The intent within the new expungement law in New Mexico is to “serve justice”. Justice is not served by erasing the criminal record of serious criminals or those who may be likely to re-offend. Alternatively, it also doesn’t serve justice that those who have made a mistake, taken responsibility for it and have avoided trouble since, continue to suffer a criminal stigma indefinitely. Therefore, our lawmakers strived to create balance between the two when creating this law. It’s also important to note a few other things about the expungement law. First and foremost, simply qualifying for an expungement doesn’t guarantee you will get one. The process requires the filing of paperwork and a court appearance. A Judge must feel confident that when awarding an expungement, justice is, in fact being served; for both the individual and society. The merits of each case will be taken into consideration. The intent of the new law is not meant to be a “do-over” for everyone in New Mexico who has ever been charged or convicted of a crime.
Who is eligible for expungement?
So, let’s explore briefly who does qualify to request an expungement in New Mexico as of January 1, 2020. The first category is for those who are the victims of identity theft; meaning that someone has committed crimes using an identity other than their own. You can imagine how upsetting and frightening it would be to be arrested, denied the right to vote or the ability to take out a loan all because someone stole your information and while posing as you, and broke the law. The second category are those arrested, but not charged for a crime. (Records that deal with driving while intoxicated citations maintained by the taxation and revenue department; computer-aided dispatch information and logbooks relating to breath alcohol testing equipment are not eligible for expungement by the new law.) The third category of records that are eligible for expungement deal with individuals who were charged with certain criminal offenses. Providing these individuals served their time, paid their fines and have remained out of trouble since, then, they may be eligible for an expungement after a certain amount of time has passed.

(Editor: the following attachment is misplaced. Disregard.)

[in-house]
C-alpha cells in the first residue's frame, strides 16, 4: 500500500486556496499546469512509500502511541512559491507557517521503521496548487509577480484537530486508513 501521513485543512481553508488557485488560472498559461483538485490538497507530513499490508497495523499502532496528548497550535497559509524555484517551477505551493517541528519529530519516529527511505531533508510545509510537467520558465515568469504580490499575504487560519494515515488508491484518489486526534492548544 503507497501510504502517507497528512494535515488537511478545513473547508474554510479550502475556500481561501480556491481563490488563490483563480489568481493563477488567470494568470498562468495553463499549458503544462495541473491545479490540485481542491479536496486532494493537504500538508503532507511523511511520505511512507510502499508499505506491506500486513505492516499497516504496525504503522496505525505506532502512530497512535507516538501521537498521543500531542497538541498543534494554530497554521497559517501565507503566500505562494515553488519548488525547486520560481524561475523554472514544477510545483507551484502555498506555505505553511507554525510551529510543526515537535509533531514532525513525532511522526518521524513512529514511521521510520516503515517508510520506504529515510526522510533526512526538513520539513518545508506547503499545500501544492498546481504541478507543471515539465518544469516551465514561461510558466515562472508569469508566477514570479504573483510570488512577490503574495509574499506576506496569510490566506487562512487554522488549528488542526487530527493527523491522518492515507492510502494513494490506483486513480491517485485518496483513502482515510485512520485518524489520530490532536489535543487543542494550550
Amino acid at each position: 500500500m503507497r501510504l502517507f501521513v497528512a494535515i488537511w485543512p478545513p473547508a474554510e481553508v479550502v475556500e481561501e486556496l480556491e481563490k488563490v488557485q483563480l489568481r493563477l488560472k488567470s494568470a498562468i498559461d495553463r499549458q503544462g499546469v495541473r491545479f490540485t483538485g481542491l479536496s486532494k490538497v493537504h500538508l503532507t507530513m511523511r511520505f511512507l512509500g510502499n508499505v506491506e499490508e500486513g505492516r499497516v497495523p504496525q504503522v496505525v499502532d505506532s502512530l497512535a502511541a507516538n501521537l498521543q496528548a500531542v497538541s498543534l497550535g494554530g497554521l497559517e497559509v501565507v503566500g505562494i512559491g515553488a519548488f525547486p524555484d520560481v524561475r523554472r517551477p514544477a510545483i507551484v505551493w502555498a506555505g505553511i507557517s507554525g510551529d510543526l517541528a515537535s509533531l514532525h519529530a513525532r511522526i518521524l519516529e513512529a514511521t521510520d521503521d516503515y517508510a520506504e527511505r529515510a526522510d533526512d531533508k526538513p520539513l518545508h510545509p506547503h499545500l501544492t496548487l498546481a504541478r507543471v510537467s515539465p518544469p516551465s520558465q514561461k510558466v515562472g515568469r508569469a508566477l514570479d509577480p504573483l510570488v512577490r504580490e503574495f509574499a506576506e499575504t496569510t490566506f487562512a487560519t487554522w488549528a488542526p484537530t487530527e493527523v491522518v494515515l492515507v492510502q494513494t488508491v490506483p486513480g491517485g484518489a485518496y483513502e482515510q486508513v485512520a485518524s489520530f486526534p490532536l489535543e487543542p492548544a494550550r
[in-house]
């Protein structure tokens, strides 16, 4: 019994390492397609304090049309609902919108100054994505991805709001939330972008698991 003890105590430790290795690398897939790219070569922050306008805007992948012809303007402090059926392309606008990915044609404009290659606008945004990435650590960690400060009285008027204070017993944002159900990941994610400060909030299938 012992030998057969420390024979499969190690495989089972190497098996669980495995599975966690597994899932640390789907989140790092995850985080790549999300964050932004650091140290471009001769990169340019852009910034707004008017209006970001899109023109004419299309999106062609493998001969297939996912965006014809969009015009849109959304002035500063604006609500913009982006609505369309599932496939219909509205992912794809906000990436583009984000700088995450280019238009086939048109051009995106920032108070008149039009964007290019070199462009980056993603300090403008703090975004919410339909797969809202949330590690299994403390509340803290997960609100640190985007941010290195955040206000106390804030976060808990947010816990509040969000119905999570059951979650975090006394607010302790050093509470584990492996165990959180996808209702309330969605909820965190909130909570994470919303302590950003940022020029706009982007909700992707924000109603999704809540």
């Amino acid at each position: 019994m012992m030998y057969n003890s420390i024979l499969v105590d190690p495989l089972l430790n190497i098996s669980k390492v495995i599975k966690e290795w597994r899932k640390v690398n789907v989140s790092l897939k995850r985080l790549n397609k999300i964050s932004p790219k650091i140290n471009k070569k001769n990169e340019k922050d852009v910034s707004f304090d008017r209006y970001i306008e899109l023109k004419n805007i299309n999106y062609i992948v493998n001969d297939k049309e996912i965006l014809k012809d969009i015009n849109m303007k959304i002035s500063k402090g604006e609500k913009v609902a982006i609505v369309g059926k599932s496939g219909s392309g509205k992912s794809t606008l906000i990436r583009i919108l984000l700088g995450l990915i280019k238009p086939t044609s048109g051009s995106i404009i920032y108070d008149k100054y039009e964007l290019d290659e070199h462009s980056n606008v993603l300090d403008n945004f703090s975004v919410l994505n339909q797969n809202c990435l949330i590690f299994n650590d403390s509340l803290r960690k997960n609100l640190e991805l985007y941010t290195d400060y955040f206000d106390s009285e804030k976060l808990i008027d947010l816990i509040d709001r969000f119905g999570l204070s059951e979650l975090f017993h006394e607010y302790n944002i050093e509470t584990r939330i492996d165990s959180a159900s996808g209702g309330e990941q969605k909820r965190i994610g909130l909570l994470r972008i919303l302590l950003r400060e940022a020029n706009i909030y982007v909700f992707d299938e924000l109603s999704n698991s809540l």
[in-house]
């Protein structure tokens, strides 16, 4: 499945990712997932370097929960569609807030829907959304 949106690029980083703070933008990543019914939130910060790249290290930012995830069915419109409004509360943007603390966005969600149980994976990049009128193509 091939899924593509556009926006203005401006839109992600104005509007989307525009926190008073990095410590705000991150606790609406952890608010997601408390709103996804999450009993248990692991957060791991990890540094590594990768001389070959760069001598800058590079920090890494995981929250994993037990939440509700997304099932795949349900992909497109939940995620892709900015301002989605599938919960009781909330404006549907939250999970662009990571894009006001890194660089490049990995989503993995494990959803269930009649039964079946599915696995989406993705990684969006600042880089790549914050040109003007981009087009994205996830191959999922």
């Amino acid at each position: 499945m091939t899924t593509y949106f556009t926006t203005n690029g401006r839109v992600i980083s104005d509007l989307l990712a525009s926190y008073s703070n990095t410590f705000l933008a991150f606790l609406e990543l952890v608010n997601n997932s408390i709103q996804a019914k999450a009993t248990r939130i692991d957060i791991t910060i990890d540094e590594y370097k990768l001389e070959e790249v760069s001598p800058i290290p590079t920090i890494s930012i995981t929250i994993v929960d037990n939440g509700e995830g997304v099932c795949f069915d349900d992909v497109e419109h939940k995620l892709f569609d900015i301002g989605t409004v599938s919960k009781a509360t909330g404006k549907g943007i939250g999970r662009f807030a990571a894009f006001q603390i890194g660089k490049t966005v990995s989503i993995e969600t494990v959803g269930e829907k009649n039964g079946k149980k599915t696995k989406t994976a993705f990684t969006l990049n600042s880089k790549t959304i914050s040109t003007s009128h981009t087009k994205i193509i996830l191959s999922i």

What is not eligible for expungement?
As mentioned, only certain criminal records are eligible. Expungement in New Mexico is not available for offenses committed against a child, an offense that caused great bodily harm or death to another person, a sex offense as defined in Section 29-1 IA-3 NMSA 1978, embezzlement pursuant to Section 30-16-8 NMSA 1978 or an offense involving driving while under the influence of intoxicating liquor or drugs. DWI convictions are not eligible to be expunged even if the person who was convicted served their time, paid their fines and did not repeat the violation, While the necessity of the record remaining may seem overburdensome or even cruel to citizens in such a situation, the passing of time and one’s diligence to remain out of trouble is the best evidence as to who one has truly have become today.
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